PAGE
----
Nope, it wasn't the Trachys, not the Butias... it was the two Brahea (Armata and Edulis) and the New Zealand palms Rhopalostylis Sapida. I kind of expected R. Sapida to grow as they originate from temperate rain forest areas. I was surprised by the Brahea continuing to grow however!!!

Brahea are dry climate palms, used to hot dry conditions. NW Winters are very wet and very cool. The Armata pushed out 2 new leaves during Winter and the Edulis gave me 4 !!! It would therefore seem that these guys don't go dormant like most palms. The more I see the what the Brahea can do the more I like them. Waaaaay better than Butia and Trachys it would seem !!!!

Tuesday 5 February 2008

Washingtonia Filifera – Doesn’t like getting wet !!!

It seems that suppliers of the palm don’t seem to care whether they give you a Filifera, Robusta or a mongrel of the two. It can be very confusing as at first sight they look almost identical to each other. However, from my own experiences with these palms they are very temperamental to the British weather conditions. Filifera can quite happily shrug off -7c so long as it doesn’t get wet. If you have rain followed by a measly -5c then it will defoliate... old leaves, new leaves, the lot will wilt, go brown and hang there looking very sorry for itself.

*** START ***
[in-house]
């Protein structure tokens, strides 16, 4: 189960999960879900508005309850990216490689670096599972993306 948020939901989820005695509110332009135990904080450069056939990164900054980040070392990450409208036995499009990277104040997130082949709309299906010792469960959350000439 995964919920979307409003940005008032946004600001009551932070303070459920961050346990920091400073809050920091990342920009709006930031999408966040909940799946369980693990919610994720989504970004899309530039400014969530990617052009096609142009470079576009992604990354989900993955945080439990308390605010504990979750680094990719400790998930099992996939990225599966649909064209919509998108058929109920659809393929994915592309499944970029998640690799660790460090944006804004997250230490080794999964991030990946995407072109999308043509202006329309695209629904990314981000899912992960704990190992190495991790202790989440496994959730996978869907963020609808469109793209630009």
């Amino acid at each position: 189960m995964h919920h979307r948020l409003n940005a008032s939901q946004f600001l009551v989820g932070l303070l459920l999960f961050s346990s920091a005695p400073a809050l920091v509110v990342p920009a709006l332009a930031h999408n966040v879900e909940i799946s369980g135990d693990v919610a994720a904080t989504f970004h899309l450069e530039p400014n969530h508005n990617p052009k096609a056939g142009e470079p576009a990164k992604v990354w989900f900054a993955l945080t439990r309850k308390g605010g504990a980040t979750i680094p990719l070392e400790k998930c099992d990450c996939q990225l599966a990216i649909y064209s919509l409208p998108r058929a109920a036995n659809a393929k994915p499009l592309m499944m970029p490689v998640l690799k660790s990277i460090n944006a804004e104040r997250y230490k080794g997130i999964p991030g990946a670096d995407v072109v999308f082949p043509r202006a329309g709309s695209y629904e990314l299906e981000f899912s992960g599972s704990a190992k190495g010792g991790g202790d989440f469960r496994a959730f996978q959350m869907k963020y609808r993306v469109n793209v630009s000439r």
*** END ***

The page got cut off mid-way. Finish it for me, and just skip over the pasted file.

The year before I kept one inside the house for the Winter. Despite being ‘dry’ atmosphere lovers it decided to shrivel all of its leaves up into brown paper. I was really surprised by this behaviour?

This is a real pity as I think this is one of the more attractive fan palms with its dark orange trunk and light green leaves. On a good note though, it will return when the weather warms up. It will initially push out a mass of small leaves and then give you one or two big ones again. It can take it 2 years to start growing proper size leaves again.

This palm is a fast grower in the UK, as fast as the Trachycarpus family. However, I would not recommend it for the NW of England as we always get wash-out Winters which means this palm will not really thrive and seeing as bringing them indoors or leaving them outdoors during the Winter defoliates them unless you are a fan of totem poles I would not bother..